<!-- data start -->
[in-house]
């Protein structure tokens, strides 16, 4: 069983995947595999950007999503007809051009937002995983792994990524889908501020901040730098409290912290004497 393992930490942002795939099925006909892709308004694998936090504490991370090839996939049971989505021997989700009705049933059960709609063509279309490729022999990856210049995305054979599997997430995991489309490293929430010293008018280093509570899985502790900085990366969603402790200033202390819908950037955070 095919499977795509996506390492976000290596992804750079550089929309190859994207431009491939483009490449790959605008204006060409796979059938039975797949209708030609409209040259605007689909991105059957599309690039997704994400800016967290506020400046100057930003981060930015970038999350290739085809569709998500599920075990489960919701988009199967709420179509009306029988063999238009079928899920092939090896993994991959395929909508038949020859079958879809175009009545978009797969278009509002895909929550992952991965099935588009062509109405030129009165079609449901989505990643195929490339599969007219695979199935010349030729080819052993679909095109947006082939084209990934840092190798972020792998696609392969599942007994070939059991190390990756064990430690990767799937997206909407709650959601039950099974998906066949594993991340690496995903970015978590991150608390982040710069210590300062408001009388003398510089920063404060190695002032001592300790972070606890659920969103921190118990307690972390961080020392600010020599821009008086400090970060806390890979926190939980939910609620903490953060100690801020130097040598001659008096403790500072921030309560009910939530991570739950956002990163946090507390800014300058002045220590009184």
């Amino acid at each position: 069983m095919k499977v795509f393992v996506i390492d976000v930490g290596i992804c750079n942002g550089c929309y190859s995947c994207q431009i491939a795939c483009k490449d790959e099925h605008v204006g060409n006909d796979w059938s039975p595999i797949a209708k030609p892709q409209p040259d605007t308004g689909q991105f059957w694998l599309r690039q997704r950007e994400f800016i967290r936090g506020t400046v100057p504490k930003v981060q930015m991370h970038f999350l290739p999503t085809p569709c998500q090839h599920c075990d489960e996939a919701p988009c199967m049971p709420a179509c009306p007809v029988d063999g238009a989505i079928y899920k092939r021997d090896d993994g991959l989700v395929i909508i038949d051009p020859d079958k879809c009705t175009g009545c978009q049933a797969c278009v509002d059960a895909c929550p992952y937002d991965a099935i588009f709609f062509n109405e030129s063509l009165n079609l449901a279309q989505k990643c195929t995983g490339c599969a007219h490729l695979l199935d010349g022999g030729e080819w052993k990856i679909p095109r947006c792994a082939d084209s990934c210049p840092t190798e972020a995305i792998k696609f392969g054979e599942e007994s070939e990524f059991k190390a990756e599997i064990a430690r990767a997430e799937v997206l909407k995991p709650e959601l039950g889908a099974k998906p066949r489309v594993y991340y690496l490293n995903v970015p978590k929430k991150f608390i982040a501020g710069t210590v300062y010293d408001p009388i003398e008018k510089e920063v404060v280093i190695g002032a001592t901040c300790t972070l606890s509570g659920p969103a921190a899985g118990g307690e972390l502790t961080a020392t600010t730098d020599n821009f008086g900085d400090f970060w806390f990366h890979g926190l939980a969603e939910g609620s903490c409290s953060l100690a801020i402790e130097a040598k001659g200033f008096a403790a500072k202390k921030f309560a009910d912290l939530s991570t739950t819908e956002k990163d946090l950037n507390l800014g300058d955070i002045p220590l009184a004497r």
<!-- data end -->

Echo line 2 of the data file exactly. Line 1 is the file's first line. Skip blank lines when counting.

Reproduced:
């Protein structure tokens, strides 16, 4: 069983995947595999950007999503007809051009937002995983792994990524889908501020901040730098409290912290004497 393992930490942002795939099925006909892709308004694998936090504490991370090839996939049971989505021997989700009705049933059960709609063509279309490729022999990856210049995305054979599997997430995991489309490293929430010293008018280093509570899985502790900085990366969603402790200033202390819908950037955070 095919499977795509996506390492976000290596992804750079550089929309190859994207431009491939483009490449790959605008204006060409796979059938039975797949209708030609409209040259605007689909991105059957599309690039997704994400800016967290506020400046100057930003981060930015970038999350290739085809569709998500599920075990489960919701988009199967709420179509009306029988063999238009079928899920092939090896993994991959395929909508038949020859079958879809175009009545978009797969278009509002895909929550992952991965099935588009062509109405030129009165079609449901989505990643195929490339599969007219695979199935010349030729080819052993679909095109947006082939084209990934840092190798972020792998696609392969599942007994070939059991190390990756064990430690990767799937997206909407709650959601039950099974998906066949594993991340690496995903970015978590991150608390982040710069210590300062408001009388003398510089920063404060190695002032001592300790972070606890659920969103921190118990307690972390961080020392600010020599821009008086400090970060806390890979926190939980939910609620903490953060100690801020130097040598001659008096403790500072921030309560009910939530991570739950956002990163946090507390800014300058002045220590009184």